As discussed, buying a home has a lot of upfront costs. A bank account that seemingly had a plethora of cash can quickly be drained after the down payment, closing costs, moving expenses, and furnishing a new home. Having a healthy emergency fund is so critical as a homeowner.
Check out this helpful article by Dave Ramsey.
Don’t just meet with any lender, be sure to find a highly reputable local lender that the top listing brokers recommend (this will give you a competitive advantage). Not only does the pre-approval give buyers a realistic idea of how much they can borrow, but it can also be the defining factor of whether or not they get the home. Let us explain. A pre-approval speeds up the process and demonstrates the person is a serious buyer, not just a lookie-loo. When it comes down to multiple offer situations, as we see so frequently now, it is critical to have the most well-presented offer. Showing the seller that you are not only serious but that you have been pre-approved for the funds needed to buy with a lender they respect sends a strong message that you are the one the seller should choose! Check out our local lenders here.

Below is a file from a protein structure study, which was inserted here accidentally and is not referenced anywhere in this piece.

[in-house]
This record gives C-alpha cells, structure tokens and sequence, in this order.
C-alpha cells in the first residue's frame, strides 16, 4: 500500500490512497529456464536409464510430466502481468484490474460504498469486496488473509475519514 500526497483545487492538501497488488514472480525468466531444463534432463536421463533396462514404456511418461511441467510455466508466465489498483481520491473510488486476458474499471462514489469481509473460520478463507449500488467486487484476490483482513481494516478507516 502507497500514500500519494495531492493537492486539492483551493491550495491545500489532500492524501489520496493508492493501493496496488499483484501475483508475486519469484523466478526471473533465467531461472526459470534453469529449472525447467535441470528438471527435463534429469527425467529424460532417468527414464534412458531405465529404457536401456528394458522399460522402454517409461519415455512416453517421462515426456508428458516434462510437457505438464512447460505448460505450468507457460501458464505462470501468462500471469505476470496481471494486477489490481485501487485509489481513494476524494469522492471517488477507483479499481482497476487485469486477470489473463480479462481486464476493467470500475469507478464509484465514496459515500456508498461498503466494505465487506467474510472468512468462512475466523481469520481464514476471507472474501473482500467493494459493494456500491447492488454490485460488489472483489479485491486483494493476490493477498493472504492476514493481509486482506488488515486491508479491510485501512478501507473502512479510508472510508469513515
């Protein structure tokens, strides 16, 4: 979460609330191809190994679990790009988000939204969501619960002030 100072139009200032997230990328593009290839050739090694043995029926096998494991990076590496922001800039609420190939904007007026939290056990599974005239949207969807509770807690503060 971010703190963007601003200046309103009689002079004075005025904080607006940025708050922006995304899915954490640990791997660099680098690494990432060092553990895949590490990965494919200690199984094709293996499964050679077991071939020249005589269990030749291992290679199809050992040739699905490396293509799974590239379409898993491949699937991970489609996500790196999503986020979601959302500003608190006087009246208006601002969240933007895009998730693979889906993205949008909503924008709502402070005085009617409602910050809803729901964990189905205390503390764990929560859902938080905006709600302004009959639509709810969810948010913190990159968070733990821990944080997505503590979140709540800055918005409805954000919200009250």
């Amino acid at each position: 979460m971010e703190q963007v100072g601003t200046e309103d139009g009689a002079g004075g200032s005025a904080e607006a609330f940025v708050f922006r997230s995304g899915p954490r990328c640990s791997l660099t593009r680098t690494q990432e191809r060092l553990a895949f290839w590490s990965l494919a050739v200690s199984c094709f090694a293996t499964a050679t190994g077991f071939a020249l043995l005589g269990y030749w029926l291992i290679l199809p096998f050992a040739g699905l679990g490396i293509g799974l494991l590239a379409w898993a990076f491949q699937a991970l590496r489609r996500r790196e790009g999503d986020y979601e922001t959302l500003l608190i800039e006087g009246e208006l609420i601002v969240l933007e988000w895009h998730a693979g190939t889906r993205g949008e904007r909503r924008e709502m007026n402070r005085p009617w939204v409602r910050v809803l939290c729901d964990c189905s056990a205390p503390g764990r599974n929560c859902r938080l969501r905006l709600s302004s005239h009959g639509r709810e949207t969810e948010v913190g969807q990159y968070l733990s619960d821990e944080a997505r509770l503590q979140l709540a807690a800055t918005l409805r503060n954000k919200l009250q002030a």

Not everyone’s situation is the same. Similarly, loans are uniquely created to fit individual needs. Historically, it has been thought that buyers need to come to the table with at least a 25% down payment. Today that is just not true. While it is always good to have money for your mortgage down payment, there can be alternative options if you don’t. VA mortgages can be secured for 0% down and conventional mortgages for as little as 3%. Check out these different mortgage types meant to uniquely fit your life.
Remember that “debt-to-income ratio” mentioned above? Your mortgage approval is linked heavily to this number. This is not the time to go out and buy a new sportscar, purchases new appliances, and or upgrade your electronics. Borrowing money after getting pre-approved increases the debt-to-income ratio, and this will be re-checked just prior to the loan being approved. Applying for a new loan or credit card will also likely decrease your credit score. If either of these things happen prior to closing it could mean losing the mortgage and the interest rate you locked in. So, hold off on spending or even giving out your social security number to anyone!
We hope this helps point you in the right direction. We would love to be your guide as you prepare and navigate the path to homeownership! Call us today and we can connect you with an expert Buyers Broker! 360.675.5953.